September 24, 2018

Lil

24" x 48", mixed media on birch panel
What to say about this one, except that the image was somehow etched in my head before I even started?

There are these weird half-vintage, half-prepubescent-teen bikes that Californians love.[1] They look good and signal the right message about fashion,[2] but they're clunky, heavy, with long handlebars and gummy tires. You normally find a dude with a beard and the most haute streetwear cutting wide arcs from side to side on one.

Then too there's that yearning to be out in nature while surrounded by concrete and advertising. I don't share the romantic stuff about being at one with the cruel phenomenon we call Mother Nature, but I do think a re-appreciation of wildlife, the source of our food ultimately, and everything else could go a long way to repairing some of the damage we've done to the environment.[3]

The painting was inspired by somewhere I happened to pass through in South-Central, looking for some sort of heart to L.A.

Notes:

[1] Robert Pogue Harrison, Juvenescence: A Cultural History of Our Age (2014).
[2] Nidesh Lawtoo, The Phantom of the Ego: Modernism and the Mimetic Unconscious (2013).
[3] Robert Pogue Harrison, Gardens: An Essay on the Human Condition (2008).

September 18, 2018

Nel mezzo del cammin di nostra vita

Mixed media on birch panel, 48" x 36"
Here's one I haven't posted yet but I managed to sell on the weekend at Kaaboo Del Mar.

The couple that bought it were into plants, growing and identifying them by their names, an increasingly rare skill I'd say as we become more physically detached from territory and our knowledge base flattens out. 

The painting is another one for my "Walls" series, where I look at the idea of the human-made and natural worlds colliding at hard lines and birthing new realities.

The highfalutin title is from Dante's first line of the Divine Comedy, completed in 1320: "Nel mezzo del cammin di nostra vita mi ritrovai per una selva oscura, ché la diritta via era smarrita" - "Midway through life's journey, I found myself in a dark forest, having lost the straightforward path" (my translation). If you know anything about the poem, the dark forest is the worst of all worlds (Hell) and the path from which Dante has deviated represents the old philosophical quest to live, in the midst of challenges, in the best possible way. It's a beautiful setup.

Anyway, I've been working on a novel about life in Florence at the end of the Renaissance and so all this old way of writing and thinking (actually, though, it's as fresh as anything we struggle with today, eerily so) has been swimming around in my head.

Now, where was that path?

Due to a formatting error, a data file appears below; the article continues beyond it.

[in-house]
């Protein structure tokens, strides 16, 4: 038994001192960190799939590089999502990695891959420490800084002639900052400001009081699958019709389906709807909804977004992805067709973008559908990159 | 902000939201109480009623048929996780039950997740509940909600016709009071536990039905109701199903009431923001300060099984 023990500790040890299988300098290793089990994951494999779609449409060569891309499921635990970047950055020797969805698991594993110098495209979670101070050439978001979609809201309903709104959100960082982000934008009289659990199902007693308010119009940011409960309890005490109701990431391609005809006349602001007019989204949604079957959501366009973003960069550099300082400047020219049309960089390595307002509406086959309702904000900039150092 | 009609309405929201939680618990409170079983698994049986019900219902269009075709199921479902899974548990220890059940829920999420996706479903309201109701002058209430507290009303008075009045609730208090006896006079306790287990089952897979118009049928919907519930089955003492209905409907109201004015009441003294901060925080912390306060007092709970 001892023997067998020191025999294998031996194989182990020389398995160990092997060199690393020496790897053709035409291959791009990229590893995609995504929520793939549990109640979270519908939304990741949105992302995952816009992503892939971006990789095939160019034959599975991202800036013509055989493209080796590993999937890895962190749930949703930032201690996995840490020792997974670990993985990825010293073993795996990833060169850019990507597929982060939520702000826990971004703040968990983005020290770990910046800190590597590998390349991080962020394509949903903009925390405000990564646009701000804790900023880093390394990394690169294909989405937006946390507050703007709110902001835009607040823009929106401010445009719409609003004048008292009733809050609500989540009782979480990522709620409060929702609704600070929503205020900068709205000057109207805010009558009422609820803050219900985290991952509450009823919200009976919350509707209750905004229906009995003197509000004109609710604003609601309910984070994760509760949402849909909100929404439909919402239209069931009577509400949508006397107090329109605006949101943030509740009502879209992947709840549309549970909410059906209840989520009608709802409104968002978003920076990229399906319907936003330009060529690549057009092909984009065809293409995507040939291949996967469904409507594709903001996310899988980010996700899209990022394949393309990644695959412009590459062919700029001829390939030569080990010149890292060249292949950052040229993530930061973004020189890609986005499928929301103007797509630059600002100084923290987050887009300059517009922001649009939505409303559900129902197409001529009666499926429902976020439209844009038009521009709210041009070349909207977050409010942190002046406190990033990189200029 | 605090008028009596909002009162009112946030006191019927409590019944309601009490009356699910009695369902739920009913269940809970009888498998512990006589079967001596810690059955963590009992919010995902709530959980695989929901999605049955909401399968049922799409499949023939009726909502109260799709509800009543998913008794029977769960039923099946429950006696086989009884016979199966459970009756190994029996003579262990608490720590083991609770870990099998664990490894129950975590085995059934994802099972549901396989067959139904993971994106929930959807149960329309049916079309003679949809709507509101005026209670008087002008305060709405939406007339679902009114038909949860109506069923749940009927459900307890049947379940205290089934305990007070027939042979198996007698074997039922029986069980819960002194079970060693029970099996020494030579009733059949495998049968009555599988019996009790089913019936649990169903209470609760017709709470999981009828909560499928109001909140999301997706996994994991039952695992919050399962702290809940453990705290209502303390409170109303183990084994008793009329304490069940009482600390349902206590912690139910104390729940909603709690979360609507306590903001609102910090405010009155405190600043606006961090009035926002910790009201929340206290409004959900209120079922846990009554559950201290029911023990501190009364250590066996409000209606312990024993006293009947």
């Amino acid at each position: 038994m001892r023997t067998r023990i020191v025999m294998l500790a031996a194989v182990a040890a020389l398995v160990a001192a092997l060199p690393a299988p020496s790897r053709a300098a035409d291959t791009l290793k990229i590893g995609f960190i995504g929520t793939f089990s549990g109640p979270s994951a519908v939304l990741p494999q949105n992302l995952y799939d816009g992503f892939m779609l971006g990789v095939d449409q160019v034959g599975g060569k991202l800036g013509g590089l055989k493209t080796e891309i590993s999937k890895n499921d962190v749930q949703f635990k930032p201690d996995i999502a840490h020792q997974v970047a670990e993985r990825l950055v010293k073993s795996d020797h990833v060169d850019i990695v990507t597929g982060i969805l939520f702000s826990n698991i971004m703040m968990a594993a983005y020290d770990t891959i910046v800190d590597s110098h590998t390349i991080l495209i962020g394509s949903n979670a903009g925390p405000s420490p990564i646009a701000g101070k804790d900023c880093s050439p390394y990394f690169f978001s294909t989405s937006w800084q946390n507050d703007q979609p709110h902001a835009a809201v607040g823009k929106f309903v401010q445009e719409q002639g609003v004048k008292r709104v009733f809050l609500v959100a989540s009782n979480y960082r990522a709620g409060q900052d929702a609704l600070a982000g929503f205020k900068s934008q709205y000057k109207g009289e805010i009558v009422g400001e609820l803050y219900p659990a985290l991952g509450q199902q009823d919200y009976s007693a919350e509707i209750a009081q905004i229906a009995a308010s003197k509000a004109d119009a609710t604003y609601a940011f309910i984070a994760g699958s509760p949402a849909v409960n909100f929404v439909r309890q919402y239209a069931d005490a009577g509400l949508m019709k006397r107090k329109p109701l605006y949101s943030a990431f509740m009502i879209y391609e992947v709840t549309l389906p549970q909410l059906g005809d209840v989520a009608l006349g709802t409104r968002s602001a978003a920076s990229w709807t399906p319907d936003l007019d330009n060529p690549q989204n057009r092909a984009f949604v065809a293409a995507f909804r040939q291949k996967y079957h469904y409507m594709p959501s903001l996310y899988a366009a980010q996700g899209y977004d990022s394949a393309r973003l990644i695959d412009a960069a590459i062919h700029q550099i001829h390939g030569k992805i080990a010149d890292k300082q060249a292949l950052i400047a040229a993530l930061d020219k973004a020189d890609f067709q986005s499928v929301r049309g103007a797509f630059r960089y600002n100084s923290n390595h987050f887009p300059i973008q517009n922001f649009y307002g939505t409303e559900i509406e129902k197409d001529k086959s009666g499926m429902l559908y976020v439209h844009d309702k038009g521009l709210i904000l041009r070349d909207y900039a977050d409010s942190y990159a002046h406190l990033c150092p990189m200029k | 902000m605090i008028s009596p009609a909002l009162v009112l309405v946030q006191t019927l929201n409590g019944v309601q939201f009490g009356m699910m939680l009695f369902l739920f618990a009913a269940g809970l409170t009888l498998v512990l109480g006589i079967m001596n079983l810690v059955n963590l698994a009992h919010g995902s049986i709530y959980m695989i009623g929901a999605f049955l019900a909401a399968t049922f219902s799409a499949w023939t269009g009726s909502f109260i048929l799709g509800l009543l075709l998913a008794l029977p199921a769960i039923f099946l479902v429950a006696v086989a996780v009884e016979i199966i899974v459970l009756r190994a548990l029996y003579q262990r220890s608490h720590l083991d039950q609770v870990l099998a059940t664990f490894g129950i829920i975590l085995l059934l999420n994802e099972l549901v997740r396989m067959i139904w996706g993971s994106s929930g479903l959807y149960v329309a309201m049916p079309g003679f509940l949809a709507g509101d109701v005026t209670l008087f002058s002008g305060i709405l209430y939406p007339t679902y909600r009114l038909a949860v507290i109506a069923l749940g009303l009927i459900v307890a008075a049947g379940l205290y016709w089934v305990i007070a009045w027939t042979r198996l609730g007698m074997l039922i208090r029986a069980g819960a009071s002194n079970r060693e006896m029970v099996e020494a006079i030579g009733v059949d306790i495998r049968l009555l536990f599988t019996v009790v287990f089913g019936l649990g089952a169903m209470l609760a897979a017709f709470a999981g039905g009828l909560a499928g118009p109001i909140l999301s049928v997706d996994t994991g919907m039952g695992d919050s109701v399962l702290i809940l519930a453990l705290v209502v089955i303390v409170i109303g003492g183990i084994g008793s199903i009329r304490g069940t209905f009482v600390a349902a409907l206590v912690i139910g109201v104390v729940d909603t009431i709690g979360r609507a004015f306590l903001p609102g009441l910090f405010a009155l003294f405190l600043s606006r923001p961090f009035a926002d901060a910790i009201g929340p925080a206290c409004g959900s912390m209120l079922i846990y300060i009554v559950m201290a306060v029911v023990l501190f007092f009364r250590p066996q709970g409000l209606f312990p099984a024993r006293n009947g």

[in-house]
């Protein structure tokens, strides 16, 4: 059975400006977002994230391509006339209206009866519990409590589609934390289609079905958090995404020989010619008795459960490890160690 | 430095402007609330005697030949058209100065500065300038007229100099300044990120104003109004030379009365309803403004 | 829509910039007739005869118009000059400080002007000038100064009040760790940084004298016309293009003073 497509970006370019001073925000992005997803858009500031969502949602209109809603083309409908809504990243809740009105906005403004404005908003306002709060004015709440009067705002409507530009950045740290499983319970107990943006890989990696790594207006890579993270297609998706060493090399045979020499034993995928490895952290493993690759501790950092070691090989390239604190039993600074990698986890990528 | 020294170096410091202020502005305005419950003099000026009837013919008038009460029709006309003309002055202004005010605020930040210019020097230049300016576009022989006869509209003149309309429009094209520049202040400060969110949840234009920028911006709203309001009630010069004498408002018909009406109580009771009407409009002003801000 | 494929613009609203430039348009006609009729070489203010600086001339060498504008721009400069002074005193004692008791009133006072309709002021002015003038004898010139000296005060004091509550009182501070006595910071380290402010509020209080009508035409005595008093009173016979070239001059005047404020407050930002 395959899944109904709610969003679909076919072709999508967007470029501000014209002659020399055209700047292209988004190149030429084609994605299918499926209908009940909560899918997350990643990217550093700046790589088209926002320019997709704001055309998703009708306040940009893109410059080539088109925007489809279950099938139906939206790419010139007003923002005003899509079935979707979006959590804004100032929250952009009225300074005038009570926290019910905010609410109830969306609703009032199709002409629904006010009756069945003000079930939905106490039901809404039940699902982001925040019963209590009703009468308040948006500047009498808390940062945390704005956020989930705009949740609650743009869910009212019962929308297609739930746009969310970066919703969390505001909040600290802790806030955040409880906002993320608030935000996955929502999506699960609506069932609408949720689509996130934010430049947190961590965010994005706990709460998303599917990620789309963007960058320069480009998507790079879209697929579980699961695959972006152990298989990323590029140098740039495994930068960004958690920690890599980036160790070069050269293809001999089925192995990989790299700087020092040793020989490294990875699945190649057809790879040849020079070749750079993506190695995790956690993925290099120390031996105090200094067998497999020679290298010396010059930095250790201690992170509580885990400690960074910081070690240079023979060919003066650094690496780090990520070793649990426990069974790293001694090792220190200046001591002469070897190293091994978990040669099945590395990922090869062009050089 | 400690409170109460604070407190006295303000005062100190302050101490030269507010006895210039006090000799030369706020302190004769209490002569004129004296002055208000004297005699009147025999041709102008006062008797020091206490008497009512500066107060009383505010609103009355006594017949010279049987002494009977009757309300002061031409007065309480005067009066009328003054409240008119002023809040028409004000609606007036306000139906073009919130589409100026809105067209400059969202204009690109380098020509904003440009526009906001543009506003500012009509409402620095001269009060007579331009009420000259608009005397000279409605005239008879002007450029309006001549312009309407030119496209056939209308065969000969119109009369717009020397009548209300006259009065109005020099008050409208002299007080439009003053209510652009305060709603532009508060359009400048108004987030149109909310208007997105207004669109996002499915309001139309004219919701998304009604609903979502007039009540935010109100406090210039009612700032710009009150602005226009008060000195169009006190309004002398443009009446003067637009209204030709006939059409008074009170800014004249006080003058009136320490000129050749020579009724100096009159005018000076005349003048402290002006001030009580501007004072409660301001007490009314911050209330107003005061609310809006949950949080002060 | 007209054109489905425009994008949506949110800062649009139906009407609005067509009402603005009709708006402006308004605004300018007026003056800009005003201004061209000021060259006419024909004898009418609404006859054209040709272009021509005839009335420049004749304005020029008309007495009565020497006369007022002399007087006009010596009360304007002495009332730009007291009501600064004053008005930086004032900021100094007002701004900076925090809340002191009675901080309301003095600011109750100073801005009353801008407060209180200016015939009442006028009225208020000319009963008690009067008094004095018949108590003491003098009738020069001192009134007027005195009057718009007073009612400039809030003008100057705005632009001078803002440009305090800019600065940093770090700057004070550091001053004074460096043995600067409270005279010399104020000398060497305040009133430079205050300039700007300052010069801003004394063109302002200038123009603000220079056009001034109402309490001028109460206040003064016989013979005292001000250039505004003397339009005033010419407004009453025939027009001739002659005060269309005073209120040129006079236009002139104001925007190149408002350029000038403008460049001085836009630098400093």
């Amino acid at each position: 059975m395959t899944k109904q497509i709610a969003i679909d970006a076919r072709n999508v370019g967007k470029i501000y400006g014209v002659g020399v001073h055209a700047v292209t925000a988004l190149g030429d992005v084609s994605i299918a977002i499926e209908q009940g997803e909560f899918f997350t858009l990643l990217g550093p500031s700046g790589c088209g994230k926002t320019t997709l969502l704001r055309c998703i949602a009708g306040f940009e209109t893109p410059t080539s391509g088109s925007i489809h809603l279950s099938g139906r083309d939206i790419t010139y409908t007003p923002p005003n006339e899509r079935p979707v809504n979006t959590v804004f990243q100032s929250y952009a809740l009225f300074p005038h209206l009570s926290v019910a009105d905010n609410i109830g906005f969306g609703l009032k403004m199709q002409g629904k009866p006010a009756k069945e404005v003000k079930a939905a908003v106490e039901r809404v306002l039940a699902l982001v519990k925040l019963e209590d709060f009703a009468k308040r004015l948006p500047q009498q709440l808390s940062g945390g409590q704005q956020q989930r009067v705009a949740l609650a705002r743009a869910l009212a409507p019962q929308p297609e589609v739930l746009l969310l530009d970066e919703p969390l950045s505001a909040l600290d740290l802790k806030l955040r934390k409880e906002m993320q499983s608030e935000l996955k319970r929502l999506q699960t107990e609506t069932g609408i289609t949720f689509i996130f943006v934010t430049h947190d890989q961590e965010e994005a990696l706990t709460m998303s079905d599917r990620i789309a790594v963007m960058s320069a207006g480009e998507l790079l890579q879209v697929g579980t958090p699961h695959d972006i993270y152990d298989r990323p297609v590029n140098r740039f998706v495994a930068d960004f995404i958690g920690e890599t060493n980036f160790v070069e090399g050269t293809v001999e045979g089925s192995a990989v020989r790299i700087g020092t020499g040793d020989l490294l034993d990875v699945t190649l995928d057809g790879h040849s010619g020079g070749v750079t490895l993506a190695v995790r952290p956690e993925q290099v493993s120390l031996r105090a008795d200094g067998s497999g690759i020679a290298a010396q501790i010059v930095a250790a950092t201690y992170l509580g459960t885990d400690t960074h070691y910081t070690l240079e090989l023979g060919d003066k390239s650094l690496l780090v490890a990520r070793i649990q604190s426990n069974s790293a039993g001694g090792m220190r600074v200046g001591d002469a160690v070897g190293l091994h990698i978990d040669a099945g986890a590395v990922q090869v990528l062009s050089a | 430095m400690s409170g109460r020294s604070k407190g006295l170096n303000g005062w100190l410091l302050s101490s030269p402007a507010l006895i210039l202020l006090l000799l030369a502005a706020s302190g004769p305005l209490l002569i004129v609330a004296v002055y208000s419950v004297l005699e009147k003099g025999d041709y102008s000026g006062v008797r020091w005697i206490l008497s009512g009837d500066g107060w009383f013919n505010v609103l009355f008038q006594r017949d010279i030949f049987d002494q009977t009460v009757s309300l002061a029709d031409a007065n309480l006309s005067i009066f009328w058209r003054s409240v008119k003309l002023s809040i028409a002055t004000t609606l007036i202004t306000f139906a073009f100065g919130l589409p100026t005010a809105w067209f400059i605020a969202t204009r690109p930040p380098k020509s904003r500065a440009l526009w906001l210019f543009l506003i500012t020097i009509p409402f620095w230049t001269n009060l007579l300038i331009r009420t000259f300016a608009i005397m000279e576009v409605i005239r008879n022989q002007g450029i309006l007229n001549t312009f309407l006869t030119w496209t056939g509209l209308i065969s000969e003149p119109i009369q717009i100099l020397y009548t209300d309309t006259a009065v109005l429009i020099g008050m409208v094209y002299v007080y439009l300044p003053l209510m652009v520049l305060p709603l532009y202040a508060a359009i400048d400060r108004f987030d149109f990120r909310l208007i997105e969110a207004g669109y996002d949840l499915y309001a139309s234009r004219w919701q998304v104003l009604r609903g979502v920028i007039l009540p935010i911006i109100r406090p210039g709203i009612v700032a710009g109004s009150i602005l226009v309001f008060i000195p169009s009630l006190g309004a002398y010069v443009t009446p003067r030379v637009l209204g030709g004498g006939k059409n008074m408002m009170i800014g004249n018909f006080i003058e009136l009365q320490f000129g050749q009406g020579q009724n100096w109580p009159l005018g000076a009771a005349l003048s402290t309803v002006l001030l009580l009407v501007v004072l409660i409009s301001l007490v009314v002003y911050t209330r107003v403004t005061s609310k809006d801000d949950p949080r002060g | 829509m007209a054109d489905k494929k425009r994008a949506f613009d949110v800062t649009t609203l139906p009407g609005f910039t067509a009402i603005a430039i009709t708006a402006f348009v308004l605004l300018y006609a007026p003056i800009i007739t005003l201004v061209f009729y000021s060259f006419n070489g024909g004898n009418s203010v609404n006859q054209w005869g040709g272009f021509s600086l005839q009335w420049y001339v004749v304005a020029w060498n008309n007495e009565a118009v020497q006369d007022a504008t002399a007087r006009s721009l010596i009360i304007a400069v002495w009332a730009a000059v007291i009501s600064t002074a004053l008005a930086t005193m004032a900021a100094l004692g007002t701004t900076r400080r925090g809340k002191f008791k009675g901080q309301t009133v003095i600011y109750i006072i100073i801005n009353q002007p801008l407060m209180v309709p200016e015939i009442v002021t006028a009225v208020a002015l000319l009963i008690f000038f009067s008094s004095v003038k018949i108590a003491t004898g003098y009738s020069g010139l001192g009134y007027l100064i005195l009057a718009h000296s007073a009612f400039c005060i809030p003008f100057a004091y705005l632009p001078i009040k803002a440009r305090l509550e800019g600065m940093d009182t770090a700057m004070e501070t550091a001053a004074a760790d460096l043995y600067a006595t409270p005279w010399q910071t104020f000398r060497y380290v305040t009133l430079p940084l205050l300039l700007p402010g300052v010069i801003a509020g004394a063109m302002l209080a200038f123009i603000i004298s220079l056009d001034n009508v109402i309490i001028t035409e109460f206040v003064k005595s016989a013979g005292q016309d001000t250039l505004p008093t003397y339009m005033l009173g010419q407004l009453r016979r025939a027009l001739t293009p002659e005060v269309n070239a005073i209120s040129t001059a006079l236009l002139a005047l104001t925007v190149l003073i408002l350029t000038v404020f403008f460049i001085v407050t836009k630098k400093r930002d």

September 9, 2018

The Ol' Razoo

Mixed media on canvas, 60" x 45"
Here's another largish one featuring hummingbirds in a state-of-the-art industrial setting.

I've been told that there are a lot less of the buzzing, shimmering streaks of colour than there used to be in Southern California, but I've never seen as many in my life, having grown up in cooler climes.

They show up everywhere a flower can grow: the mountain valley where the sun struggles to penetrate and green grows, coiffed suburban shrubs, and breaches in cement. If they were larger and shit as much, we'd equate them with pigeons.

You're not supposed to anthropomorphize wildlife but I can't help think every time I see a hummingbird (and it's always one, never the confederacy in my painting, silly me) it's mocking me, laughing inside, giving the razoo, as they said in the gilded era. "Oi, you dope down there, sweatin' on the hard concrete, shufflin' from machine to machine. So clunky in the way you move. Go on, get pissed! You think you can catch me?"

(Incidentally, I'm gearing up for Kaaboo Del Mar next week, pushing it in the sauna that is my studio, getting light headed.)

September 3, 2018

Mini #85: Rust Never Sleeps

5" x 5", oil on birch panel

This summer I drove 5,000 miles from L.A. to Toronto and back. One surprise was how radically the landscape changed over the Mississippi River. On the west side is, well, the West - light, package new, and dippity-do - while on the east side it's grime, history, and a bit of the fist.

This train sat idle somewhere on the border between Iowa and Illinois a ways from the soy fields and cows. It was a bit of a sad sight all blanketed in graffiti, snoozing. Trains once "opened up" the west, right behind guns and cowboys, and made Manifest Destiny and at least two superpower nations a reality.

Seems the latest-greatest comes along and we get all wild and modern, like teens hankering for a new pop hit. Then another technological miracle comes along and we move on, leaving the old to pollute the environment, community, home - or at least someone else's. Enough of that pollution and you create something like a junkyard dog that used to chase balls and fetch sticks, but not any longer.

For this painting and others, check out www.ivanostocco.com.